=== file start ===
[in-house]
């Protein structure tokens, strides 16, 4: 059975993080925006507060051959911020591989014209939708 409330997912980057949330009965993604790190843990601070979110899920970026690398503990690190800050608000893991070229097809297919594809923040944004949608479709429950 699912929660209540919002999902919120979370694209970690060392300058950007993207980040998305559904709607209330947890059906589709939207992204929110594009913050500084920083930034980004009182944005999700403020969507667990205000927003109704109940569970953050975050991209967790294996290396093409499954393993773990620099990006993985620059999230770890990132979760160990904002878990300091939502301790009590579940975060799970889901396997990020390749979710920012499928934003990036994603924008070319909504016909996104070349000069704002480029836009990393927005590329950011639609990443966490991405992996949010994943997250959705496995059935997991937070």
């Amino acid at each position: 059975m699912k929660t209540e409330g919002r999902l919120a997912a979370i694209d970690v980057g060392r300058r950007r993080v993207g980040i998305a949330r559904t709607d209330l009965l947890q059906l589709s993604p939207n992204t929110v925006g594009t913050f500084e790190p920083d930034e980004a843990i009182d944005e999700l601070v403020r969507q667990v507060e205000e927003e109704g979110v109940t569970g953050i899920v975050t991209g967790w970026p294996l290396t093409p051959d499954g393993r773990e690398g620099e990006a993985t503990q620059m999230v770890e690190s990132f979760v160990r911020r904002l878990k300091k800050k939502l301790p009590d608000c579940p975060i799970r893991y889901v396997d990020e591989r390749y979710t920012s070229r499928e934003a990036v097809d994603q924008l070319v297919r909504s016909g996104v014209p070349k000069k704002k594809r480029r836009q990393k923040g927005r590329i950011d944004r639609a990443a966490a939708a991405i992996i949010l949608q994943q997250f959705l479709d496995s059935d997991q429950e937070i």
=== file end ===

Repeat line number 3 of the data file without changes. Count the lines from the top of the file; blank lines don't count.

């Amino acid at each position: 059975m699912k929660t209540e409330g919002r999902l919120a997912a979370i694209d970690v980057g060392r300058r950007r993080v993207g980040i998305a949330r559904t709607d209330l009965l947890q059906l589709s993604p939207n992204t929110v925006g594009t913050f500084e790190p920083d930034e980004a843990i009182d944005e999700l601070v403020r969507q667990v507060e205000e927003e109704g979110v109940t569970g953050i899920v975050t991209g967790w970026p294996l290396t093409p051959d499954g393993r773990e690398g620099e990006a993985t503990q620059m999230v770890e690190s990132f979760v160990r911020r904002l878990k300091k800050k939502l301790p009590d608000c579940p975060i799970r893991y889901v396997d990020e591989r390749y979710t920012s070229r499928e934003a990036v097809d994603q924008l070319v297919r909504s016909g996104v014209p070349k000069k704002k594809r480029r836009q990393k923040g927005r590329i950011d944004r639609a990443a966490a939708a991405i992996i949010l949608q994943q997250f959705l479709d496995s059935d997991q429950e937070i």